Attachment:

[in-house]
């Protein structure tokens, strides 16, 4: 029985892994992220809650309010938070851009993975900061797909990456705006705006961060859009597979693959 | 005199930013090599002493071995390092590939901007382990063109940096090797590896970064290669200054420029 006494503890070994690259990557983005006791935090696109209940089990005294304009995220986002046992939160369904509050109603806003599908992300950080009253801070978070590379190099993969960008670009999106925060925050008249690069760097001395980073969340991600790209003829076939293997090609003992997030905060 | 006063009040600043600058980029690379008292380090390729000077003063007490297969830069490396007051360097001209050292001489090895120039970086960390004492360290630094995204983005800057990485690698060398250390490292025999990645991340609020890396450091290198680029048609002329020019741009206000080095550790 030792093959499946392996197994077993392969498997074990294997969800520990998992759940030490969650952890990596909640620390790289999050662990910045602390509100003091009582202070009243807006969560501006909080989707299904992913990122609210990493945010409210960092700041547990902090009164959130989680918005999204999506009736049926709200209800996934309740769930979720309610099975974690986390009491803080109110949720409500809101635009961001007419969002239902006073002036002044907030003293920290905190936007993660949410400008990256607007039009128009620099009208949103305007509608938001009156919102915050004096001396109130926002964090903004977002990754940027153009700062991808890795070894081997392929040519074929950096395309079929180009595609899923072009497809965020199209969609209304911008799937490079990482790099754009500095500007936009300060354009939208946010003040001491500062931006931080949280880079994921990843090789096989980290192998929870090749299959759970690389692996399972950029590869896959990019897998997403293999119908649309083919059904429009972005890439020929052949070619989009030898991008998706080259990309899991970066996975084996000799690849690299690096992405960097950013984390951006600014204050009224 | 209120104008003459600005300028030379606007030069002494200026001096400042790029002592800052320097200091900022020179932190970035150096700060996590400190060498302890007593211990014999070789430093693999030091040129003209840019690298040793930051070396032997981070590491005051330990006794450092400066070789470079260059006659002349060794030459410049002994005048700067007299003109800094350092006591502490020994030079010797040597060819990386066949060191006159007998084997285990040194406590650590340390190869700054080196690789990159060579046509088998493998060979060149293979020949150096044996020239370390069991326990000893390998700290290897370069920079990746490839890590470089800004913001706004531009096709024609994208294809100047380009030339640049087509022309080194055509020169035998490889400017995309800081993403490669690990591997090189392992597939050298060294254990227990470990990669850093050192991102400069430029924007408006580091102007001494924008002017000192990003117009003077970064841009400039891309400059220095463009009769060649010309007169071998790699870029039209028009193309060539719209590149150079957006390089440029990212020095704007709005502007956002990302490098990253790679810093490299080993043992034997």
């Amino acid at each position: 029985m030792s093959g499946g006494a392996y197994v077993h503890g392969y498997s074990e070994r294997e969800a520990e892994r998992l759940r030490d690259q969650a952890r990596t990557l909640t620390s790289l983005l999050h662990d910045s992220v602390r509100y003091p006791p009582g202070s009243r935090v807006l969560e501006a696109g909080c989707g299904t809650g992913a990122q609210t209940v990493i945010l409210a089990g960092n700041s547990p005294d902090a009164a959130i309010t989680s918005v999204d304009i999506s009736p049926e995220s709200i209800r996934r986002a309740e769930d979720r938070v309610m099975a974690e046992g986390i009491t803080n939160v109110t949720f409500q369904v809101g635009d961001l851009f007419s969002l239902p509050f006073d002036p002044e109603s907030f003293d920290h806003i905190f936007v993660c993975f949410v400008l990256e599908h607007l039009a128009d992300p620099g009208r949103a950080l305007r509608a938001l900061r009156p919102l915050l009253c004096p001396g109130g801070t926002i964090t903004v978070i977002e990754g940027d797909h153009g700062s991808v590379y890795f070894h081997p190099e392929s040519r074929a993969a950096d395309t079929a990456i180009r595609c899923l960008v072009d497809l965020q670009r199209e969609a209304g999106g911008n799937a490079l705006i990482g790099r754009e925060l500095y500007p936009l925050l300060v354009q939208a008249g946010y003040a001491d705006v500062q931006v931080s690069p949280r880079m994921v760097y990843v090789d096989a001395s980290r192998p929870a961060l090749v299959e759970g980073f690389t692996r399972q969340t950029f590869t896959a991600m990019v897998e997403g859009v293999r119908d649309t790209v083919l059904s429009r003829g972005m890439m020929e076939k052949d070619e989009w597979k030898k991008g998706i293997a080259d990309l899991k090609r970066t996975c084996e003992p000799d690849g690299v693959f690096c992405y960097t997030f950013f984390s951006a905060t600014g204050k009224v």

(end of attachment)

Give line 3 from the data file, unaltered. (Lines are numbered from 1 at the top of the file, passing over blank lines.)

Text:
């Amino acid at each position: 029985m030792s093959g499946g006494a392996y197994v077993h503890g392969y498997s074990e070994r294997e969800a520990e892994r998992l759940r030490d690259q969650a952890r990596t990557l909640t620390s790289l983005l999050h662990d910045s992220v602390r509100y003091p006791p009582g202070s009243r935090v807006l969560e501006a696109g909080c989707g299904t809650g992913a990122q609210t209940v990493i945010l409210a089990g960092n700041s547990p005294d902090a009164a959130i309010t989680s918005v999204d304009i999506s009736p049926e995220s709200i209800r996934r986002a309740e769930d979720r938070v309610m099975a974690e046992g986390i009491t803080n939160v109110t949720f409500q369904v809101g635009d961001l851009f007419s969002l239902p509050f006073d002036p002044e109603s907030f003293d920290h806003i905190f936007v993660c993975f949410v400008l990256e599908h607007l039009a128009d992300p620099g009208r949103a950080l305007r509608a938001l900061r009156p919102l915050l009253c004096p001396g109130g801070t926002i964090t903004v978070i977002e990754g940027d797909h153009g700062s991808v590379y890795f070894h081997p190099e392929s040519r074929a993969a950096d395309t079929a990456i180009r595609c899923l960008v072009d497809l965020q670009r199209e969609a209304g999106g911008n799937a490079l705006i990482g790099r754009e925060l500095y500007p936009l925050l300060v354009q939208a008249g946010y003040a001491d705006v500062q931006v931080s690069p949280r880079m994921v760097y990843v090789d096989a001395s980290r192998p929870a961060l090749v299959e759970g980073f690389t692996r399972q969340t950029f590869t896959a991600m990019v897998e997403g859009v293999r119908d649309t790209v083919l059904s429009r003829g972005m890439m020929e076939k052949d070619e989009w597979k030898k991008g998706i293997a080259d990309l899991k090609r970066t996975c084996e003992p000799d690849g690299v693959f690096c992405y960097t997030f950013f984390s951006a905060t600014g204050k009224v």